What I read during my holiday Part 7- The Song of Achilles by Madeline Miller
I have been lusting after this book ever since I first saw it as part of the Orange longlist, then shortlist, then winner this year. I cannot believe now that I would have actually read this book otherwise this year, no one has mentioned it on Twitter, and no one has recommended it to me off the Internet.
And I want to know why.
Why are we not talking about how incredibly good The Song of Achilles is? Why? Seriously, I’ve read most of the Orange prize winners and admired them as good books, but I read this book in six hours. Six glorious, sun struck hours. It is marvellous. I cannot praise this book enough.
Firstly, it is beautiful. Ancient Greece is real, a hot sandy place full of danger and sweat and blood and men and grrr and centaurs. The Gods and Men live side by almost side and in this book, it makes perfect sense. What was almost in Alcestis by Katherine Beutner is fully complete in Achilles.
Secondly, it is erotic. The story of the burgening relationship between former outcast Patroclus and golden boy Achilles is like reading a boarding school romance without the sly digs in the ribs. Her descriptions of lust are so on key, understated but just so right. She sums up desire in a word. Although she safely gets the heros over the age of consent before any hanky panky the longing that the two display is so beautiully evident that I, a straight woman, was more turned on by two boys than any thing else I’ve read this year apart from possibly Frenchman’s Creek. Honest to God this book is seventy times more erotic than Fifty Shades of Grey and it is a travesty that this book, which isn’t hard to read, which is first person, accessible, and is printed in a gorgeous decent sized font isn’t being read by more people. This book makes you want to lie in the sun and watch beautiful men swim. This book makes you feel the honey drip from the ends of your fingers. This book makes you feel sexy.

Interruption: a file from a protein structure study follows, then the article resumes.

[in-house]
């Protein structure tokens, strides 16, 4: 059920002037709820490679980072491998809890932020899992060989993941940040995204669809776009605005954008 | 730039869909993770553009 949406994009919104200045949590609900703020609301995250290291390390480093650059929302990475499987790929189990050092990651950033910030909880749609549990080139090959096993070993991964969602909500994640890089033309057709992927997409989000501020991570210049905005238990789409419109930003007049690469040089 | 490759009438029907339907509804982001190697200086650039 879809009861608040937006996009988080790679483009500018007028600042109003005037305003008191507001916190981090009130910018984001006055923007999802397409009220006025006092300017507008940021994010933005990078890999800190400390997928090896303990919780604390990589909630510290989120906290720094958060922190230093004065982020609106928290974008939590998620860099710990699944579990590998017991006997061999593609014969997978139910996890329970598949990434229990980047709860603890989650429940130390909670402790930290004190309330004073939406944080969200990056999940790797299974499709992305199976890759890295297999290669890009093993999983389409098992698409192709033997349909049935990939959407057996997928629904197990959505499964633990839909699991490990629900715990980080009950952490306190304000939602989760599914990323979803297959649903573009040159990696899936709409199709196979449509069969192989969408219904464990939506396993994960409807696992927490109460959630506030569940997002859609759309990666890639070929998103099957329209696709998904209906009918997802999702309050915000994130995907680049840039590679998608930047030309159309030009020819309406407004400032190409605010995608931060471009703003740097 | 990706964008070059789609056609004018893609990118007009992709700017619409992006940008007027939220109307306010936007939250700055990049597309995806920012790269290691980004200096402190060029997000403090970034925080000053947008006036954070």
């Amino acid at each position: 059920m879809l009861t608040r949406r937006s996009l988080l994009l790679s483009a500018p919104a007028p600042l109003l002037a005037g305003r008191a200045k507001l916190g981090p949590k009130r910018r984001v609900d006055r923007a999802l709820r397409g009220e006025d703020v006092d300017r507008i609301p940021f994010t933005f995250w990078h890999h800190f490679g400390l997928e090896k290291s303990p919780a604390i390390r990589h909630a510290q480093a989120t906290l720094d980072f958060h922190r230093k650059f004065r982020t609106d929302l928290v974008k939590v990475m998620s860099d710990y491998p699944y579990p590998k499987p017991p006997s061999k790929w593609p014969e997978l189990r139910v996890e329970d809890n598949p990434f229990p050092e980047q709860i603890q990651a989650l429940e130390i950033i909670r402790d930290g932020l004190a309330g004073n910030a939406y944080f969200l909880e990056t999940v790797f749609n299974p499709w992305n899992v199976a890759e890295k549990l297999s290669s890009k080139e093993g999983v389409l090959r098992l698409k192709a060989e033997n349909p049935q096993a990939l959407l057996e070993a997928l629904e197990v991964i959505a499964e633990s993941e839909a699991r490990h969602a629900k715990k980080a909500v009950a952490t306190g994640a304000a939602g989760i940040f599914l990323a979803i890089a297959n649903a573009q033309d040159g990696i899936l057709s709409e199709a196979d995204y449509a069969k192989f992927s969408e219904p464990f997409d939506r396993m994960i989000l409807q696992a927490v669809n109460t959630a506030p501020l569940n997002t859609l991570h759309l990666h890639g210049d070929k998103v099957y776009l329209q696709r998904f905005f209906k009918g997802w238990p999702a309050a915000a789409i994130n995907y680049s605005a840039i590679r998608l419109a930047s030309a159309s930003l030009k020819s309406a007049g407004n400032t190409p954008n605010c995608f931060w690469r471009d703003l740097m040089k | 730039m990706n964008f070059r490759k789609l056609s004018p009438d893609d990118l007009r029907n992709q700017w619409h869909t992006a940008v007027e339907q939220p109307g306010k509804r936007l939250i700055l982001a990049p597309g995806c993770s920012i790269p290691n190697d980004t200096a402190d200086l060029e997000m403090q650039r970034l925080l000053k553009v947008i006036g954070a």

And it’s about war! The Illiad was never the easiest book in the world to read, but this retelling makes the battle alive. The characters are funny and vivid and living and damn but it makes you want to see more of them. Odysseus especially, I really do hope that she does the Odyssey next cos that would be mint.
This book made me put off everything for a night, meaning I’m about six hours behind in chore-time this week and I don’t care! It has been a long long long time since I’ve found a book as hard to put down as this one and if you don’t read it, you’re a fool and I pity you. This would be perfect beach reading, in fact I’m quite envious of people who get to read this as a beach read. This book made me flick the V’s at it in the end and be gutted it was over. I cannot stop thinking about it and I want the year to fly by so I’ve got a decent excuse to read it again.